• Continues to provide $22 million for the use of technology in crime fighting through the RTCC and the APD Crime Lab
  • Support for the Office of the Superintendent and the Independent Monitoring Team, police reform, oversight and consent decree related expenses so that APD can reach reform goals
  • Funding for ACS to continue to hire more field responders since their call volume has tripled over the past two years and since expanding to 24/7 service
  • Funding to support wage increases for AFR so the department can continue to serve not only as emergency response, but run important programs like the ADAPT and HEART programs that keep our communities safe
  • Funding for the Automated Speed Enforcement program, including hearing officers

Homelessness, Housing, and Behavioral Health

  • $8 million in non-recurring funding for supportive housing and voucher programs
  • $900,000 non-recurring to fully fund the Assisted Outpatient Treatment program
  • $730,000 in recurring funding for operation of the Medical Sobering Center at Gateway
  • $100,000 non-recurring for emergency housing vouchers for victims of domestic violence
  • Full funding for service contracts for mental health, substance abuse, early intervention and prevention programs, domestic violence shelters and services, sexual assault services, health and social service providers, and services to abused, neglected, and abandoned youth
  • $1.5 million in recurring funding for the Medical Respite facility at Gateway
  • $1.5 million for the Westside Emergency Housing Center, which has operated at close to full occupancy for much of the year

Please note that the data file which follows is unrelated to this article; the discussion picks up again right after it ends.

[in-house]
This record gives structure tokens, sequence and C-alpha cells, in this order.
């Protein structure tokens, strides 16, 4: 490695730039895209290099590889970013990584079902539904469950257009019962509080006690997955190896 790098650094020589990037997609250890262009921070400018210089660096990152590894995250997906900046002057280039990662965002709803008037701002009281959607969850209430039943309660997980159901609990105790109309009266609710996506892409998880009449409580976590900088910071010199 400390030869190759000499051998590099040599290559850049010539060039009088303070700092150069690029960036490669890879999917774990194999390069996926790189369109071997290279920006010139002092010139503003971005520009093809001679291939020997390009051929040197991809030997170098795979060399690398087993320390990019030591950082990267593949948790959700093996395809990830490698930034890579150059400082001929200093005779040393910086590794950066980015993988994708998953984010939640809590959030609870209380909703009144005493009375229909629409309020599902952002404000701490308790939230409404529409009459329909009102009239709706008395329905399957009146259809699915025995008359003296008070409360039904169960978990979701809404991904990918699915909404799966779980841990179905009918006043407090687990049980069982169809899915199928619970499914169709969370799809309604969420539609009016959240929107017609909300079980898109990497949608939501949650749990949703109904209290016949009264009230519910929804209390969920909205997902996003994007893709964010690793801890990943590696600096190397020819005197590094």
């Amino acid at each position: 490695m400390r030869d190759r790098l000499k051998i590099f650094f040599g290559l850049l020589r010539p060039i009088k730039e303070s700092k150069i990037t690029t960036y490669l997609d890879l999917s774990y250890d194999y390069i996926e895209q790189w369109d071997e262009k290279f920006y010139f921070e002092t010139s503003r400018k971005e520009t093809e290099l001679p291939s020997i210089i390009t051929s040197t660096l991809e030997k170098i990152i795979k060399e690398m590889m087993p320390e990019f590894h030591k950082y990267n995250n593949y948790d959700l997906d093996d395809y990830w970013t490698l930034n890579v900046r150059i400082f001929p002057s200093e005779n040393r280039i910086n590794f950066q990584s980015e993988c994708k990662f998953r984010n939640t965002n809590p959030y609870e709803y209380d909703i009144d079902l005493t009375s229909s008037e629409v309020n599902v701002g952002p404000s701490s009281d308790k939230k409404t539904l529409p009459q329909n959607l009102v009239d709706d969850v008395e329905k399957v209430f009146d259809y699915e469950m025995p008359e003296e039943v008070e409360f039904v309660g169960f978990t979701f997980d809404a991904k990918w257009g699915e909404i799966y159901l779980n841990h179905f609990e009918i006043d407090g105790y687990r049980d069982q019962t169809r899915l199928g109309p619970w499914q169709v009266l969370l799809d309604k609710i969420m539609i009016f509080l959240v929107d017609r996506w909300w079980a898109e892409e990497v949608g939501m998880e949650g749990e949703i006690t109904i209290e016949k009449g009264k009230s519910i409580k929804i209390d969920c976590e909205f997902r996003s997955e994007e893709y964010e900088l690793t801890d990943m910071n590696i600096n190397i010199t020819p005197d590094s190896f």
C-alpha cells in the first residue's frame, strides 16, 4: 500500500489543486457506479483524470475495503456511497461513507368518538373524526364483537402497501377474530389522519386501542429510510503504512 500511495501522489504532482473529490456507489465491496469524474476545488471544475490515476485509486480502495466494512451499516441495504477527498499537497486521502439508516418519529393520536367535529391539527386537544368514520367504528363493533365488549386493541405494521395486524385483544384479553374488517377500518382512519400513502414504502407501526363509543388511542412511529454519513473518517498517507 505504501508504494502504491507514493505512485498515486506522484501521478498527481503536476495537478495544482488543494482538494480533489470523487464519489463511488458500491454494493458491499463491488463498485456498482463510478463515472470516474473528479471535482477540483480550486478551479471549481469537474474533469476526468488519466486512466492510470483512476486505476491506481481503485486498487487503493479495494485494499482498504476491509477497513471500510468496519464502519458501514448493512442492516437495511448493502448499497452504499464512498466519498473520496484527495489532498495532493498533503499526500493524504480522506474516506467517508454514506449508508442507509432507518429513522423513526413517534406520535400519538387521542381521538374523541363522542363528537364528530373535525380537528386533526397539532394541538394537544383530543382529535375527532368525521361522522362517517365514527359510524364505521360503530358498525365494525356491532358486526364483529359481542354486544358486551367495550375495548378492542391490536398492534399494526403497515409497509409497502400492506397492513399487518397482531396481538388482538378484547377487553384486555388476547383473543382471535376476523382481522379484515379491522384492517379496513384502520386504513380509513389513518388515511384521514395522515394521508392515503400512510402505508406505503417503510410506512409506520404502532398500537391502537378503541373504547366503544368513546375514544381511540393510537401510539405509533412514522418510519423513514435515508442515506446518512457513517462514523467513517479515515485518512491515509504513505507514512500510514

• $100,000 non-recurring for the development of a technology system that enables the City and providers to coordinate on the provision of social services to people experiencing homelessness and behavioral health challenges
  • $500,000 non-recurring to fund Albuquerque Street Connect, a proven program that focuses on establishing ongoing relationships with people experiencing homelessness to help them into supportive housing

Other Key Investments in Jobs, Sustainability, and Quality of Life

  • $1.25 million investment in the Job Training Albuquerque program to continue to fill workforce training gaps and help local workers gain valuable skills
  • Full funding for the Small Business Office, which helps support entrepreneurs and gives them access to valuable resources
  • Enhanced public safety technology and related staffing for our public transit system
  • $1 million for the Local Economic Development Act (LEDA) fund, which helps the city attract and retain key businesses
  • Full funding for the Head Start program and the highly successful Youth Connect programs so the city can continue to create productive, safe opportunities for thousands of youth
  • Continued investments in sustainability efforts to help the City achieve goals set out in the Climate Action Plan and reduce utility costs
  • Funding for nuisance abatement efforts so that Code Enforcement and the ADAPT program can keep our communities clean with voluntary abatement, condemnations, and clean-ups of dangerous properties that become havens for drug dealing and other crimes
  • Funding for the Duke City Ambassador program, formerly called Block by Block, to provide outreach, hospitality, cleaning, and a positive presence in Nob Hill and Downtown areas

The Administration’s draft budget now goes to City Council for the next two months for public input and deliberations regarding the final city budget, to be completed by May 30th according the city Charter.